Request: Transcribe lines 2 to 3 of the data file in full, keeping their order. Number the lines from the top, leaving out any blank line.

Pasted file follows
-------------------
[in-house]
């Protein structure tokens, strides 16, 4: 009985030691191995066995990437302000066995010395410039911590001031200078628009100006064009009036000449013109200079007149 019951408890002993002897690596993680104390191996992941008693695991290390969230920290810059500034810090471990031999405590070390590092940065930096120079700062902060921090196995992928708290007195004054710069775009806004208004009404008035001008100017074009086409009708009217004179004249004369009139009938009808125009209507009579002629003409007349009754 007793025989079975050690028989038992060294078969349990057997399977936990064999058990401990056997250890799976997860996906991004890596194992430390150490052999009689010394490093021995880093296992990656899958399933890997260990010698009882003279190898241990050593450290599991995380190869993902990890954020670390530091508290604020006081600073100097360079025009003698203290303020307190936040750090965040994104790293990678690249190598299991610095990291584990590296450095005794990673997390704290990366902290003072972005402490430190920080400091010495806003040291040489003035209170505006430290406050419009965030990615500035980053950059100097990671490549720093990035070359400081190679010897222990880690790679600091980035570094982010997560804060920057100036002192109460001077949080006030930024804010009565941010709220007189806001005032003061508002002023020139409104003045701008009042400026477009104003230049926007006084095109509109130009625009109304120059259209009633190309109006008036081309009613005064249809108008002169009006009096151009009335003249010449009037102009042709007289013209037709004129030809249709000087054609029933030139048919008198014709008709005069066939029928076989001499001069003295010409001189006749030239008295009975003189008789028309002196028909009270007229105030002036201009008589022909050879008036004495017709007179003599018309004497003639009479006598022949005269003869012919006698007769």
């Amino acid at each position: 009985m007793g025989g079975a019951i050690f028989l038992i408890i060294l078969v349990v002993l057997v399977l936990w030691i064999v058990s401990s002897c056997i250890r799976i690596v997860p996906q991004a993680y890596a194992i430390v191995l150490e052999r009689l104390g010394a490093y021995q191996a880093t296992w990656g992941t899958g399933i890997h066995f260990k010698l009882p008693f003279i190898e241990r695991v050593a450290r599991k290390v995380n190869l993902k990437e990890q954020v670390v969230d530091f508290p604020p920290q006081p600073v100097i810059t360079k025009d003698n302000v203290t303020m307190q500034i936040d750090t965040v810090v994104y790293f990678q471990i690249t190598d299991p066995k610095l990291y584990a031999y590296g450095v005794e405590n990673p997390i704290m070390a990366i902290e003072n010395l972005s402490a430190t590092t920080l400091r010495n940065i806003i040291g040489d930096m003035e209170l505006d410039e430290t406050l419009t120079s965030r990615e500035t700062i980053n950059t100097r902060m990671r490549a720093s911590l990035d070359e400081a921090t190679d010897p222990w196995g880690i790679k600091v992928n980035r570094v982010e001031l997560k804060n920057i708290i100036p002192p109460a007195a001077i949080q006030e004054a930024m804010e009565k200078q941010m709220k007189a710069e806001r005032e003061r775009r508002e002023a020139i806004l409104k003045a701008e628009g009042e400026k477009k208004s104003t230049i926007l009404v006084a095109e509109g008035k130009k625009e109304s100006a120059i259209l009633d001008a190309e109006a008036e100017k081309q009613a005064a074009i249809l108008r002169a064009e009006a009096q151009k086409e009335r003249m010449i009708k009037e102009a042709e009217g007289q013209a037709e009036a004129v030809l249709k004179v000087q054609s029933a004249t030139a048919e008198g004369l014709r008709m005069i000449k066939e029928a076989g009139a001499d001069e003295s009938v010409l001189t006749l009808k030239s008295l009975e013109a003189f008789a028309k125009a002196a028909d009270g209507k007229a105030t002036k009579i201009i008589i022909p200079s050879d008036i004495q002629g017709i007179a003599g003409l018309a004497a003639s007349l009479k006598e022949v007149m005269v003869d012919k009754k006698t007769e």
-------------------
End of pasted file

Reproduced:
């Protein structure tokens, strides 16, 4: 009985030691191995066995990437302000066995010395410039911590001031200078628009100006064009009036000449013109200079007149 019951408890002993002897690596993680104390191996992941008693695991290390969230920290810059500034810090471990031999405590070390590092940065930096120079700062902060921090196995992928708290007195004054710069775009806004208004009404008035001008100017074009086409009708009217004179004249004369009139009938009808125009209507009579002629003409007349009754 007793025989079975050690028989038992060294078969349990057997399977936990064999058990401990056997250890799976997860996906991004890596194992430390150490052999009689010394490093021995880093296992990656899958399933890997260990010698009882003279190898241990050593450290599991995380190869993902990890954020670390530091508290604020006081600073100097360079025009003698203290303020307190936040750090965040994104790293990678690249190598299991610095990291584990590296450095005794990673997390704290990366902290003072972005402490430190920080400091010495806003040291040489003035209170505006430290406050419009965030990615500035980053950059100097990671490549720093990035070359400081190679010897222990880690790679600091980035570094982010997560804060920057100036002192109460001077949080006030930024804010009565941010709220007189806001005032003061508002002023020139409104003045701008009042400026477009104003230049926007006084095109509109130009625009109304120059259209009633190309109006008036081309009613005064249809108008002169009006009096151009009335003249010449009037102009042709007289013209037709004129030809249709000087054609029933030139048919008198014709008709005069066939029928076989001499001069003295010409001189006749030239008295009975003189008789028309002196028909009270007229105030002036201009008589022909050879008036004495017709007179003599018309004497003639009479006598022949005269003869012919006698007769």
């Amino acid at each position: 009985m007793g025989g079975a019951i050690f028989l038992i408890i060294l078969v349990v002993l057997v399977l936990w030691i064999v058990s401990s002897c056997i250890r799976i690596v997860p996906q991004a993680y890596a194992i430390v191995l150490e052999r009689l104390g010394a490093y021995q191996a880093t296992w990656g992941t899958g399933i890997h066995f260990k010698l009882p008693f003279i190898e241990r695991v050593a450290r599991k290390v995380n190869l993902k990437e990890q954020v670390v969230d530091f508290p604020p920290q006081p600073v100097i810059t360079k025009d003698n302000v203290t303020m307190q500034i936040d750090t965040v810090v994104y790293f990678q471990i690249t190598d299991p066995k610095l990291y584990a031999y590296g450095v005794e405590n990673p997390i704290m070390a990366i902290e003072n010395l972005s402490a430190t590092t920080l400091r010495n940065i806003i040291g040489d930096m003035e209170l505006d410039e430290t406050l419009t120079s965030r990615e500035t700062i980053n950059t100097r902060m990671r490549a720093s911590l990035d070359e400081a921090t190679d010897p222990w196995g880690i790679k600091v992928n980035r570094v982010e001031l997560k804060n920057i708290i100036p002192p109460a007195a001077i949080q006030e004054a930024m804010e009565k200078q941010m709220k007189a710069e806001r005032e003061r775009r508002e002023a020139i806004l409104k003045a701008e628009g009042e400026k477009k208004s104003t230049i926007l009404v006084a095109e509109g008035k130009k625009e109304s100006a120059i259209l009633d001008a190309e109006a008036e100017k081309q009613a005064a074009i249809l108008r002169a064009e009006a009096q151009k086409e009335r003249m010449i009708k009037e102009a042709e009217g007289q013209a037709e009036a004129v030809l249709k004179v000087q054609s029933a004249t030139a048919e008198g004369l014709r008709m005069i000449k066939e029928a076989g009139a001499d001069e003295s009938v010409l001189t006749l009808k030239s008295l009975e013109a003189f008789a028309k125009a002196a028909d009270g209507k007229a105030t002036k009579i201009i008589i022909p200079s050879d008036i004495q002629g017709i007179a003599g003409l018309a004497a003639s007349l009479k006598e022949v007149m005269v003869d012919k009754k006698t007769e």